This week, I want to idolize British Prime Minister, Tony Blair, because of remarks he made last week on genetically modified foods.
Addressing a group of scientists last week, Mr. Blair suggested that opponents of genetically modified foods aren’t “rational” when debating this issue.
“Government must show leadership and courage in standing up for science and rejecting an irrational public debate around it [GM food],” said Mr. Blair, referring to “those who have distorted facts to oppose developments such as GM foods.”
Mr. Blair, expectedly, did receive flaks for these remarks. Some challenged him to state if he was openly criticizing Prince Charles, who has openly opposed genetically modified foods [I must, hereby, mention that Prince Charles is wrong to use the privileges of the British throne to make statements that can’t be scientifically substantiated about genetically modified foods].
Others insinuated that it was payback time to multinational biotechnology companies, for millions of dollars donated to the Labor Party.
I found this quite amusing because of instead of addressing real issues, Mr. Blair’s critics decided to dwell on side issues. This, needless to say, has been the hallmark of the debate about genetically modified foods.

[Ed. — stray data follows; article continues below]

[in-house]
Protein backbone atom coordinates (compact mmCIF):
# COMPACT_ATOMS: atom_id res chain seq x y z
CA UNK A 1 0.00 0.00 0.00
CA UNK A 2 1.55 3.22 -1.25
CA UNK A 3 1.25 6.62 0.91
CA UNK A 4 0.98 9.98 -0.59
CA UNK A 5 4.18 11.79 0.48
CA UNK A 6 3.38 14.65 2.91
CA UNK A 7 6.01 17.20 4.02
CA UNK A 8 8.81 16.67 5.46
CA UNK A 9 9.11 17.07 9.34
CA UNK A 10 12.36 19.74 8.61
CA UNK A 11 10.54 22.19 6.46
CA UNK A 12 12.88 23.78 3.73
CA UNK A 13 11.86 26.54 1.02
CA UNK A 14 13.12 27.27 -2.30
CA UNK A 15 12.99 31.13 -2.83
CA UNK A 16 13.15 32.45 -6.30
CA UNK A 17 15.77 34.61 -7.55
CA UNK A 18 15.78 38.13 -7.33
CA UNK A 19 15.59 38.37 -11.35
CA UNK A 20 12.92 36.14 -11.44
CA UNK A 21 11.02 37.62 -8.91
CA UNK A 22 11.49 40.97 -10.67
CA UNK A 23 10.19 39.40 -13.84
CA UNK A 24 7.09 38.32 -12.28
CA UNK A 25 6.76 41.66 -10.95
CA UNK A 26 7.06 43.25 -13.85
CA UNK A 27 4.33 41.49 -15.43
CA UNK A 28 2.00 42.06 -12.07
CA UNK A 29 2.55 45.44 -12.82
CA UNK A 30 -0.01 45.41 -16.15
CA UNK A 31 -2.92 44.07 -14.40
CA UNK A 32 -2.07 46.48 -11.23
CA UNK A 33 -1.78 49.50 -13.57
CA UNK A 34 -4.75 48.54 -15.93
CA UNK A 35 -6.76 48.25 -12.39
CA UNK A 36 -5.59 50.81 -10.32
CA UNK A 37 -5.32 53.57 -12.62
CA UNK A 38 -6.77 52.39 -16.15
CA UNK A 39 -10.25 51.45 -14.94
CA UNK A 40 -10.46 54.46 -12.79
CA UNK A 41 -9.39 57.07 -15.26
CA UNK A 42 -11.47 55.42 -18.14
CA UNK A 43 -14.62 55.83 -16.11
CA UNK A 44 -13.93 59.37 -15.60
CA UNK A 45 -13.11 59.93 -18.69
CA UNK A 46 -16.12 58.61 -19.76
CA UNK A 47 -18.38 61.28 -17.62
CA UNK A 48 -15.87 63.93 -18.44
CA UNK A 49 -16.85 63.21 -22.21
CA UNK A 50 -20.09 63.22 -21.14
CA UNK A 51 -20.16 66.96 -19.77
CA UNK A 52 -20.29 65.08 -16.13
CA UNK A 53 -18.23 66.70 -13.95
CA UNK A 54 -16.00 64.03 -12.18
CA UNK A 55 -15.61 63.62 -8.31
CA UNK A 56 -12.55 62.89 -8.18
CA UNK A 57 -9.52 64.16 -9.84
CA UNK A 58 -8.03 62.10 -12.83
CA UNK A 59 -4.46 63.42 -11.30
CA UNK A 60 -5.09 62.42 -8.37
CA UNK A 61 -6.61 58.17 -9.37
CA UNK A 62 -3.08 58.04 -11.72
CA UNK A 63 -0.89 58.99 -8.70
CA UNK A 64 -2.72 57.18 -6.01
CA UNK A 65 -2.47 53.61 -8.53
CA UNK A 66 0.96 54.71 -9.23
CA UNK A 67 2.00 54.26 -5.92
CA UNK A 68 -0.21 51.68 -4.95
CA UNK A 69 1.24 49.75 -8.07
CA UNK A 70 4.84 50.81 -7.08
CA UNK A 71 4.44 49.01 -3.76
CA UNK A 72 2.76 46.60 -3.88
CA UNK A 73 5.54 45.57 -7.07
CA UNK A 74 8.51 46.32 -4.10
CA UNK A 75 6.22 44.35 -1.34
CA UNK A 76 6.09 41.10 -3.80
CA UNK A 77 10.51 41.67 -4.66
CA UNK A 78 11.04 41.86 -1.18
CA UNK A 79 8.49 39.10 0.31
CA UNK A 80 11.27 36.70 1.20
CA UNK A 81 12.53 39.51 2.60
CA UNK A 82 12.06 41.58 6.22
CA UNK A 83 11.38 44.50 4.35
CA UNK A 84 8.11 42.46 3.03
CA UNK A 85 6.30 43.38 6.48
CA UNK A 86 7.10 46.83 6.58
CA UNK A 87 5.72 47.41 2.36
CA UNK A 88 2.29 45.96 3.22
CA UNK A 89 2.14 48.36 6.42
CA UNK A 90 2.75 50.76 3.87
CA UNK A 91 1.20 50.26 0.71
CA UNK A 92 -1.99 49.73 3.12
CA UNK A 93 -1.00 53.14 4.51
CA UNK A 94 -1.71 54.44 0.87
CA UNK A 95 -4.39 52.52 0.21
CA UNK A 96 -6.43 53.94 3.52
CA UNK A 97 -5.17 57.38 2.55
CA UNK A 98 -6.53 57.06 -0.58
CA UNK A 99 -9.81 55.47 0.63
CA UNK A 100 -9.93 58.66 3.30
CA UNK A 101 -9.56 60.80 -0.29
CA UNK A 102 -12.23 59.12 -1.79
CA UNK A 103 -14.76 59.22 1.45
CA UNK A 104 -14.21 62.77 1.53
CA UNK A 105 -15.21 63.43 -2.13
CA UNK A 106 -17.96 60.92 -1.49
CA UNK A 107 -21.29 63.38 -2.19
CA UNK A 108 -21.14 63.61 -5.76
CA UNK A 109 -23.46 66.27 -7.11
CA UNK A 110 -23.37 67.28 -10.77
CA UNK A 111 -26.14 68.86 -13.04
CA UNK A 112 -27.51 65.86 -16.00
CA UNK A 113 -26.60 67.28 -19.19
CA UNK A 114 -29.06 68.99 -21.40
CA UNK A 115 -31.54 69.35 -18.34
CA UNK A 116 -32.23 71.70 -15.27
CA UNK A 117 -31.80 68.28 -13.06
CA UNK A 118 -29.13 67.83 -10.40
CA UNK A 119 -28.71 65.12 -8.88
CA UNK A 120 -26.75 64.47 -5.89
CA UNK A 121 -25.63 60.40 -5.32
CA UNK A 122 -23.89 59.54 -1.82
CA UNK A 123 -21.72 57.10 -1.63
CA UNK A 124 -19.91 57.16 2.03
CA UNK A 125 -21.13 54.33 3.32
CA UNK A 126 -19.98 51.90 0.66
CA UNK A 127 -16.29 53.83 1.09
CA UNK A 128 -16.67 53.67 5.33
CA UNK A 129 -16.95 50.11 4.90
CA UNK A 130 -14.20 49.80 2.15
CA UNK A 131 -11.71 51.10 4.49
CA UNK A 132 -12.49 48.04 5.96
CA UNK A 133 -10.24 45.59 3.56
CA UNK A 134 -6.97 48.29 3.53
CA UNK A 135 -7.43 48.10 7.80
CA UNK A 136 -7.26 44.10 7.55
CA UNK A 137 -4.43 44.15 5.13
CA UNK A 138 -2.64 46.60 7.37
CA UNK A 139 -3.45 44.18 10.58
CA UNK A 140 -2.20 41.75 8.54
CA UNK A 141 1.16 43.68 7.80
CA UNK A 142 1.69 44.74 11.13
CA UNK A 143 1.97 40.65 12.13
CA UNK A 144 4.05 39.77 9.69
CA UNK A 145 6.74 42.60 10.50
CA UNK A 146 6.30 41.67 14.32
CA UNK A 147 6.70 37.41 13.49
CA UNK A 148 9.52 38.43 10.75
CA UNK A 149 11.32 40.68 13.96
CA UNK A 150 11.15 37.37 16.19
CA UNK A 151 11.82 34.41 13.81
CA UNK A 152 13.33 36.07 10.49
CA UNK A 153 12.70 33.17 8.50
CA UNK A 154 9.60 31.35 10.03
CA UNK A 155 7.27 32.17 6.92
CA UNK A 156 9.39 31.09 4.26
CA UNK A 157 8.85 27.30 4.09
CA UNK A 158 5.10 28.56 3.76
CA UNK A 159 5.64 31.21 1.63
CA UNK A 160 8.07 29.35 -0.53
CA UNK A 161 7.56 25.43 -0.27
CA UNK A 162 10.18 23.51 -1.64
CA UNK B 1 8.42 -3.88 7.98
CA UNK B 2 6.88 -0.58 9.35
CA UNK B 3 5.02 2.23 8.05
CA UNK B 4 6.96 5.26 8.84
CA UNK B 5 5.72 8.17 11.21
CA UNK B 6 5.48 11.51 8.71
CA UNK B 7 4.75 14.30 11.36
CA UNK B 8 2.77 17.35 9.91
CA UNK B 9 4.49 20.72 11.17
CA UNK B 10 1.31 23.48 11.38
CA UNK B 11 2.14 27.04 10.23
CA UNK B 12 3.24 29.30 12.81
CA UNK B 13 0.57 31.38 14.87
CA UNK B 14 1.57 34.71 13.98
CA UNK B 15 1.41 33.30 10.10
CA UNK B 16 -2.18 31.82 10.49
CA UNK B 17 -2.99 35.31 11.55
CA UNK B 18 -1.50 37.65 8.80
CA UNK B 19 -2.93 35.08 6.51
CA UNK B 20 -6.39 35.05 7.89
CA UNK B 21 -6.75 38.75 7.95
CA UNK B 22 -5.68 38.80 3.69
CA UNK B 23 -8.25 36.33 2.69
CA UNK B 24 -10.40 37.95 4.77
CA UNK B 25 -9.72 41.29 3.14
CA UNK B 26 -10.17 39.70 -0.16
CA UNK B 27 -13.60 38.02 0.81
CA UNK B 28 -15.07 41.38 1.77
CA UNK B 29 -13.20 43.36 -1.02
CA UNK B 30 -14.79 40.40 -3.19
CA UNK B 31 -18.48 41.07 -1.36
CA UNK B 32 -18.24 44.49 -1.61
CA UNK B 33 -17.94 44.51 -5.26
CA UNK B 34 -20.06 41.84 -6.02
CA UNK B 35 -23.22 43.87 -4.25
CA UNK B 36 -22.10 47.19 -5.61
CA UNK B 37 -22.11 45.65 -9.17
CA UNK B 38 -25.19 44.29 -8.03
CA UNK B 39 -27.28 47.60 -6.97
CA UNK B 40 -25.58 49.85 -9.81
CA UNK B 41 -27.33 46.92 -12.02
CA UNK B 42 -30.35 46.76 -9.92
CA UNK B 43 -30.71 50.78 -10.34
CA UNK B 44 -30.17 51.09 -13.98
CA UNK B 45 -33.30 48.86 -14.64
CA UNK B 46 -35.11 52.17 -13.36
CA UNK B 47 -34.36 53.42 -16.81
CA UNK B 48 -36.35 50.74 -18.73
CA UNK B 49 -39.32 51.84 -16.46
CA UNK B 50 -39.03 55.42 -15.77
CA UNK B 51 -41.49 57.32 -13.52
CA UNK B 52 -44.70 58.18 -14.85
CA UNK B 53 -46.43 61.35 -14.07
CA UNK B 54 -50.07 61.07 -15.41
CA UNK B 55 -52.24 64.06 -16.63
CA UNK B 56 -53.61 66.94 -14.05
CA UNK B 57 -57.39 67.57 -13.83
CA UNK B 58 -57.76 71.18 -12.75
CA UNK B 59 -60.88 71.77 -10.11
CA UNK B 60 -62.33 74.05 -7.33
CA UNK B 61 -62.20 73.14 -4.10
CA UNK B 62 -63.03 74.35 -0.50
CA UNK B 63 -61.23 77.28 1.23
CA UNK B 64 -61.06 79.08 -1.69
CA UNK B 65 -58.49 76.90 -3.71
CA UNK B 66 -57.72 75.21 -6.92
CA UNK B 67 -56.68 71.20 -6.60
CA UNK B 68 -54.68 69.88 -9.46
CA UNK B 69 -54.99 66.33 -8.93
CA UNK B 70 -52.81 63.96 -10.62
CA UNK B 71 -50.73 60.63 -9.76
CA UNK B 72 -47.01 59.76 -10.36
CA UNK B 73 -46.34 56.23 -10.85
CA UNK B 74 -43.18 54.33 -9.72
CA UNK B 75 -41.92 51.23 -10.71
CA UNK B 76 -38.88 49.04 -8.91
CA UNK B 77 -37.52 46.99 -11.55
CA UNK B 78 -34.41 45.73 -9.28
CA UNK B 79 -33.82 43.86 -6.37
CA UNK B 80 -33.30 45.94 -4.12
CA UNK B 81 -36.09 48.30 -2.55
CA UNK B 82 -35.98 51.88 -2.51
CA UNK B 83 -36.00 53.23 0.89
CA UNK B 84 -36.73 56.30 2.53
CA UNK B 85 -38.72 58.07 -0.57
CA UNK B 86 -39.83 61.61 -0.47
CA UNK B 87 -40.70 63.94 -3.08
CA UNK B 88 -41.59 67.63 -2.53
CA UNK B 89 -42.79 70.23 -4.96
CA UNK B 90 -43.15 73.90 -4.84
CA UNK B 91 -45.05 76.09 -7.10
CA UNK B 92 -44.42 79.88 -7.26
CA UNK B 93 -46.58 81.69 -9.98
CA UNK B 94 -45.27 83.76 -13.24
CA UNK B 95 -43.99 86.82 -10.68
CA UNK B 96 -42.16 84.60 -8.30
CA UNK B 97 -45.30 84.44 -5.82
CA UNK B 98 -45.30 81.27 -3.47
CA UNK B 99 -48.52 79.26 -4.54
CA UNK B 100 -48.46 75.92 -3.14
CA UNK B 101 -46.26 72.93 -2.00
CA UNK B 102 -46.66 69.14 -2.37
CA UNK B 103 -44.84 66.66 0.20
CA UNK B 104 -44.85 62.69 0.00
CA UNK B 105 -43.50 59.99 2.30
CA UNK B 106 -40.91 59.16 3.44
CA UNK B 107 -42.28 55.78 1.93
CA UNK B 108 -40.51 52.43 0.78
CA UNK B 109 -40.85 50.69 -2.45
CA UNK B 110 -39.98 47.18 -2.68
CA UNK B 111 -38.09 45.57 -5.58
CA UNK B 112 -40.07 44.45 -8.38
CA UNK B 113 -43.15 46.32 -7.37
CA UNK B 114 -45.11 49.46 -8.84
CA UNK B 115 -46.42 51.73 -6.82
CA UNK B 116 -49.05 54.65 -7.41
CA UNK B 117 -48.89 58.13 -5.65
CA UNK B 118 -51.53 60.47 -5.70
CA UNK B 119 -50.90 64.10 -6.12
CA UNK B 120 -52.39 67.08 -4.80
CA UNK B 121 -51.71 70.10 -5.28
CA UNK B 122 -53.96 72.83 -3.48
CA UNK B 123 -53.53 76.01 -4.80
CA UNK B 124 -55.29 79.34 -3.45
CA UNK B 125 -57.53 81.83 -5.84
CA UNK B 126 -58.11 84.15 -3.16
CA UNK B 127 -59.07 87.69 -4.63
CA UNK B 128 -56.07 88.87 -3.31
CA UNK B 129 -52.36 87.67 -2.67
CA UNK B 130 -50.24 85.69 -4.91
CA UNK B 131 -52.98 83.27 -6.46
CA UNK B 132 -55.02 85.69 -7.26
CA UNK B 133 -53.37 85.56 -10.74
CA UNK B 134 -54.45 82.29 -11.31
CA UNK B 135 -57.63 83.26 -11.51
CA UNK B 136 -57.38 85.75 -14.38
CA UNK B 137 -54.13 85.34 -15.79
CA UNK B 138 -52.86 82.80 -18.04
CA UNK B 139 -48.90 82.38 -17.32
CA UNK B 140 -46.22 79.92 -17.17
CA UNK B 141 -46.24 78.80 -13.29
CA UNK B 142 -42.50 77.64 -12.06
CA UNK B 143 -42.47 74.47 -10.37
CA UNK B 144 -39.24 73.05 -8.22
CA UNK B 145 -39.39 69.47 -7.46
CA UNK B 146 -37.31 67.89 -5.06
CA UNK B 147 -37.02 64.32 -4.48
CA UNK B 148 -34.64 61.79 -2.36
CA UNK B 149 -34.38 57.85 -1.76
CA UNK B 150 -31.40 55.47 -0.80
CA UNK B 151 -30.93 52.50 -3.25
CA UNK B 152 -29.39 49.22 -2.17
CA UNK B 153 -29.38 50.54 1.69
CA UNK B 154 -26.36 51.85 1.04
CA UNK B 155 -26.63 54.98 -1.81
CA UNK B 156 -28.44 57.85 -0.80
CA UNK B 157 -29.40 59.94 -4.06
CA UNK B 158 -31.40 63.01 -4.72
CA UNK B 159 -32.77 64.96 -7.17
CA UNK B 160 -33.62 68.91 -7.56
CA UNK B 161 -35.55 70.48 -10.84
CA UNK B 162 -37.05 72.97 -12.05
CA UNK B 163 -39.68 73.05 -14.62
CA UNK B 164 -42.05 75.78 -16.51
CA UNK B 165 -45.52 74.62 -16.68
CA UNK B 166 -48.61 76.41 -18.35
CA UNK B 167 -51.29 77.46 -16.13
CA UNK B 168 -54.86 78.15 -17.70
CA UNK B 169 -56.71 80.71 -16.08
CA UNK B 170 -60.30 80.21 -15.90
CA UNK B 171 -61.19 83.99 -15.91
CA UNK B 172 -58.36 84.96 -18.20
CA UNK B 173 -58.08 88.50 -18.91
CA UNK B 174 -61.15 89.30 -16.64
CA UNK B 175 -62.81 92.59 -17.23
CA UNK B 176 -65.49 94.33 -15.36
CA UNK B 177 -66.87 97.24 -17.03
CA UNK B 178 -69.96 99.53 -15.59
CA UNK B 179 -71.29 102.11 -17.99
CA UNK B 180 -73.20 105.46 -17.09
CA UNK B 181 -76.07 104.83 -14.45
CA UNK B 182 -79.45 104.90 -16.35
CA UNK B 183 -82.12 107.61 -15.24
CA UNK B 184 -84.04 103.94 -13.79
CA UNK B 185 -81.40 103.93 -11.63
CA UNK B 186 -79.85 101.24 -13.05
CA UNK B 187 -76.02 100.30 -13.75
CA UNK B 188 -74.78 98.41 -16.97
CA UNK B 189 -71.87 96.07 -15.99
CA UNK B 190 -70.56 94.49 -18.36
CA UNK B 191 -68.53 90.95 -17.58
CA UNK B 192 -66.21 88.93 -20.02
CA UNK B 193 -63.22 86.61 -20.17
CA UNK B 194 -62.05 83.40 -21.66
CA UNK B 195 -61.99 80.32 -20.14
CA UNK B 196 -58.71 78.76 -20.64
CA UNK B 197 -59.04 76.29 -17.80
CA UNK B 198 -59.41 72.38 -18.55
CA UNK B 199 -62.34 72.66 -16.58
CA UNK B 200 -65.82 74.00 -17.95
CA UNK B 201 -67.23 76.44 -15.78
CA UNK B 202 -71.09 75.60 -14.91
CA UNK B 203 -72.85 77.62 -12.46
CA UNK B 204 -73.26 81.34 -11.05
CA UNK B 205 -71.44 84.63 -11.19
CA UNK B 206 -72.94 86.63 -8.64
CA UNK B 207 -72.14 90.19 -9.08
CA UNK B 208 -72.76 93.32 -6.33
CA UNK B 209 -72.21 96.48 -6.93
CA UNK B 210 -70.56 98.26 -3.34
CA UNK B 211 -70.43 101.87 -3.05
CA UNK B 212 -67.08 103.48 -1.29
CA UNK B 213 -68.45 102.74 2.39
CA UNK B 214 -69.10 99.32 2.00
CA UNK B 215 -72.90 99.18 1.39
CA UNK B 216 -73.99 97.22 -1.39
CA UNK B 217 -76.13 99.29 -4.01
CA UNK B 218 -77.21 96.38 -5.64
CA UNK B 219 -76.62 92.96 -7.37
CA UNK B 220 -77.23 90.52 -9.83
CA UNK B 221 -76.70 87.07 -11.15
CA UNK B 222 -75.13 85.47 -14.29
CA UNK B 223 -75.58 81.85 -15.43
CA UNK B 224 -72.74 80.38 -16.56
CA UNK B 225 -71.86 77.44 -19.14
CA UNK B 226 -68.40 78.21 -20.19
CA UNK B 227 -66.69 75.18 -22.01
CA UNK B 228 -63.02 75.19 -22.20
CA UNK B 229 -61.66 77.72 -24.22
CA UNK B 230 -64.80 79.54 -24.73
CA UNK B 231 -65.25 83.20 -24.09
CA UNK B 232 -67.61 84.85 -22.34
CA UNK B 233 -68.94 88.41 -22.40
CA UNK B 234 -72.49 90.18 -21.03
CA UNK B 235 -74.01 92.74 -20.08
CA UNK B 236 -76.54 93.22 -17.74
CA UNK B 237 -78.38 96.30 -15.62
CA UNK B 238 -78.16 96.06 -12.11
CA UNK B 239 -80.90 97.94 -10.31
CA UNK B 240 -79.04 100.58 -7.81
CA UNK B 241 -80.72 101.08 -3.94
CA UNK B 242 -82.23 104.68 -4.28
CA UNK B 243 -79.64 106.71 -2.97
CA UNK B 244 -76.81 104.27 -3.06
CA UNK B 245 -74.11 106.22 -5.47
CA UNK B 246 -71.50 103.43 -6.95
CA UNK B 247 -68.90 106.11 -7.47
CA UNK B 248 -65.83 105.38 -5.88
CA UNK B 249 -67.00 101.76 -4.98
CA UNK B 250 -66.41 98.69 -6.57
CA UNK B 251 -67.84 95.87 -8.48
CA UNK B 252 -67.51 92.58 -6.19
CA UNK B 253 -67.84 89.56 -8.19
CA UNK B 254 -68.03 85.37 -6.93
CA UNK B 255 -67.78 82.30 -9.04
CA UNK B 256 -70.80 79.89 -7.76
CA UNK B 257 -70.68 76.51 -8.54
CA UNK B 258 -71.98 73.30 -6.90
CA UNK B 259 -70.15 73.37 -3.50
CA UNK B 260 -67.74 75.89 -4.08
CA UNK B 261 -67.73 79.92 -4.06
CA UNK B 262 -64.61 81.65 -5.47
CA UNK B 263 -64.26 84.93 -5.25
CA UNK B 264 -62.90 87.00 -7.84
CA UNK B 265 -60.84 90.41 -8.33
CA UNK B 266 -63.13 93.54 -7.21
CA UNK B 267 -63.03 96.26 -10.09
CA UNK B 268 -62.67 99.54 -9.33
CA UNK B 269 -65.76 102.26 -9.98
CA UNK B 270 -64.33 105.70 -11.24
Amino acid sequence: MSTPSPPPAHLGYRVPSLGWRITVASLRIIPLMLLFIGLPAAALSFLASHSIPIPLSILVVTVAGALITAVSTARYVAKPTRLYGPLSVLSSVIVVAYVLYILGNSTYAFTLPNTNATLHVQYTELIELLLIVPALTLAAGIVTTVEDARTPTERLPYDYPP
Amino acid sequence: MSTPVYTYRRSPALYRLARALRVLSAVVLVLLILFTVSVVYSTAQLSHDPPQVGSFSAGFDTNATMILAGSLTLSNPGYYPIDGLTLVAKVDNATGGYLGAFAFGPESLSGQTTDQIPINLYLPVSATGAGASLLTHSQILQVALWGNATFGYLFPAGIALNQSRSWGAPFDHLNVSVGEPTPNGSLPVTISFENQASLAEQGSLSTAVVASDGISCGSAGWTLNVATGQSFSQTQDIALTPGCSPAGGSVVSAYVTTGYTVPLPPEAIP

Opponents of genetically modified foods dare not attack the science behind genetically modified food because they have no case to make against it. Instead, they go for fringe issues with the aim of confusing the public.
Mr. Blair is right in urging the public to “discuss technological innovations in a more scientifically literate fashion.” Those who genuinely care about food safety should support and not criticize him. Mr. Blair evidently means well for the world.
How else can the world determine the safety of genetically modified foods other than subjecting them to thorough laboratory investigations? This is the premise of Mr. Blair’s argument.
Genetically modified foods have been subjected to rigorous examination by various scientific bodies. The British Royal Society of Science has produced numerous reports showing that genetically modified foods can be beneficial to humans and the environment.
Various United Nations Agencies, notably the World Health Organization (WHO) and Food and Agriculture Organization (FAO) have also published similar reports.
Perhaps Mr. Blair should use his political leverage to prevail upon other European countries to change their attitude towards genetically modified foods. Currently, Europe maintains the most draconian and restrictive laws on genetically modified food. These laws aren’t informed by science, but by populist sentiments.
James Wachai is a communication expert, specializing in agricultural issues, and also authors the blog GMO Africa – www.gmoafrica.org